On May 1, 1989, Judge Ruwe held a hearing on petitioner's motion for continuance. At the close of that hearing, Judge Ruwe denied petitioner's motion for continuance but postponed the trial until May 4, 1989. On May 4, 1989, however, petitioner appeared and represented to the Court that he was not prepared to proceed. Again, Judge Ruwe rescheduled the trial, this time for May 30, 1989.
On May 18, 1989, this case was reassigned to Special Trial Judge Pate. When it was called on May 30, 1989, and again on May 31, 1989, it was readily apparent that none of the voluminous records that petitioner represented that he possessed was organized. Accordingly, we ordered petitioner to segregate each of the documents he claimed he possessed into the same categories as the deductions listed on his tax return and for each of the years. Specifically, we ordered that petitioner prepare a list as to each of these documents in which he listed the date the item was paid, the method of payment, the name of the creditor, and the amount, and that he should prepare a separate list for each expense and each year. We also ordered petitioner to submit a copy of the list, together with the applicable documents, to respondent so that respondent could check the list and the documents attached. At that time, petitioner represented to the Court that "I will hire an accountant to work with me until I can get my records in order." We ordered the parties to file a written status report in 45 days.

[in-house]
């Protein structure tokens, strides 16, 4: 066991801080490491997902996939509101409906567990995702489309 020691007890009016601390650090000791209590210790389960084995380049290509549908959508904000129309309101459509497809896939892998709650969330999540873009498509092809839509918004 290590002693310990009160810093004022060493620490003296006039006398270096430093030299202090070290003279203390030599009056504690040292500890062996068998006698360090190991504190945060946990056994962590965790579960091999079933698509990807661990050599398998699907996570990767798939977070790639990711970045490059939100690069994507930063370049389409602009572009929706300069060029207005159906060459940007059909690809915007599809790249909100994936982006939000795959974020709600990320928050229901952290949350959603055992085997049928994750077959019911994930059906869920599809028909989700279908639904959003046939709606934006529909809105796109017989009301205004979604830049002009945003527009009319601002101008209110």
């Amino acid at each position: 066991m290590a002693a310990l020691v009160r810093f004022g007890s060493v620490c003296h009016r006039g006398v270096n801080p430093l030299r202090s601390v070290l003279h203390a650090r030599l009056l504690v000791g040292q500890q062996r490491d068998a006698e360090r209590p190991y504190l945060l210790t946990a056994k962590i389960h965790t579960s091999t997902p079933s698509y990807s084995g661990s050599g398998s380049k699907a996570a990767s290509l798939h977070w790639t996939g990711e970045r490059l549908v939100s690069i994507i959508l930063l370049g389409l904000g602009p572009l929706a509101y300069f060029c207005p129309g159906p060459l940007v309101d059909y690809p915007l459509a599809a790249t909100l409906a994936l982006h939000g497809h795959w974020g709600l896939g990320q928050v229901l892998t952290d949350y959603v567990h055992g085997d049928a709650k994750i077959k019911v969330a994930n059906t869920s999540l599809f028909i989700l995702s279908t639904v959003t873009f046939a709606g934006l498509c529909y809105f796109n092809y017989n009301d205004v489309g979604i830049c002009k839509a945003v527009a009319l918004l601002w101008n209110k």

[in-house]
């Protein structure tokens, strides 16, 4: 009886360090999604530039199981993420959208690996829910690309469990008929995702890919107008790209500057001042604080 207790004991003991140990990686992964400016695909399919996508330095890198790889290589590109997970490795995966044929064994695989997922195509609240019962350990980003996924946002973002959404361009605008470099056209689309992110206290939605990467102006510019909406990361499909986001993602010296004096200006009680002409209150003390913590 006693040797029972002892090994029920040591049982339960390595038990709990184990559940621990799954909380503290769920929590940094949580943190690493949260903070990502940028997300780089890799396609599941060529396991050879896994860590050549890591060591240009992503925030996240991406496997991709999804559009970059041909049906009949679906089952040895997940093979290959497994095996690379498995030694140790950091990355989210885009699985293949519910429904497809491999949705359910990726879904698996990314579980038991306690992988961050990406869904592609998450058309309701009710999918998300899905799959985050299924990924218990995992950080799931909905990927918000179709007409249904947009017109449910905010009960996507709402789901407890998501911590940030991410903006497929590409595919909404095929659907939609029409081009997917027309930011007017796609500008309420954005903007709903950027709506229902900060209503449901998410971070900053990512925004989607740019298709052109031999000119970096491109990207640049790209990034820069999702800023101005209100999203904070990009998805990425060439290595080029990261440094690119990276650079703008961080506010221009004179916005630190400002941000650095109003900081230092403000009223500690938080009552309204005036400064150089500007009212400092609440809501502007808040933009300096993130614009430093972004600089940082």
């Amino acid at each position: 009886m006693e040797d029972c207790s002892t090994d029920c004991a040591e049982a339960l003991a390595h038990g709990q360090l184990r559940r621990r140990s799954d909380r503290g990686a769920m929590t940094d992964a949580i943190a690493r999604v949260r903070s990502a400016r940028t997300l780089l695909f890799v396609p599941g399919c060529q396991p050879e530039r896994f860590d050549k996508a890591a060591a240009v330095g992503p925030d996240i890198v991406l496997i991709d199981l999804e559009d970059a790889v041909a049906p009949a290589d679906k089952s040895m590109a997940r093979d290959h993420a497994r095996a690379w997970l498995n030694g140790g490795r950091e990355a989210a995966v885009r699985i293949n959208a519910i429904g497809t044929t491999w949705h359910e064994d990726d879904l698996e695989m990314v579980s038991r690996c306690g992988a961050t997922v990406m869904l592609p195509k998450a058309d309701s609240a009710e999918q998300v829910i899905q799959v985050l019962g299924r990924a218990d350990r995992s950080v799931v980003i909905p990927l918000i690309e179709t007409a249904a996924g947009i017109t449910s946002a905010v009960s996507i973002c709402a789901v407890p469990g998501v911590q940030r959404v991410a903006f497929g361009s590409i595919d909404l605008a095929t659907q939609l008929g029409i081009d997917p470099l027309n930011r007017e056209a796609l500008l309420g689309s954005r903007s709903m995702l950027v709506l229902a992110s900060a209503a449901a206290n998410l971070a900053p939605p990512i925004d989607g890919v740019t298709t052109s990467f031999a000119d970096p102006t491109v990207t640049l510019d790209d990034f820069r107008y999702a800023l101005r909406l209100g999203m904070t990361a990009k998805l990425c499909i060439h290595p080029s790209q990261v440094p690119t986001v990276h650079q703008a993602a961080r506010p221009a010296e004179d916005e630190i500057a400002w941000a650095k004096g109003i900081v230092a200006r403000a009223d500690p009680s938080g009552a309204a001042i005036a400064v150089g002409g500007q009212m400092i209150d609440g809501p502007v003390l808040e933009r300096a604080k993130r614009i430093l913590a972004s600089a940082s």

On July 17, 1989, respondent filed a status report detailing the representations made by petitioner with regard to obtaining professional assistance and complying with the Court's directives. However, he also reported that, on or about June 30, 1989, respondent learned that petitioner had filed a petition in the United States Bankruptcy Court for the District of Colorado. Accordingly, a stay of proceedings was issued in this case. It was lifted on July 12, 1991.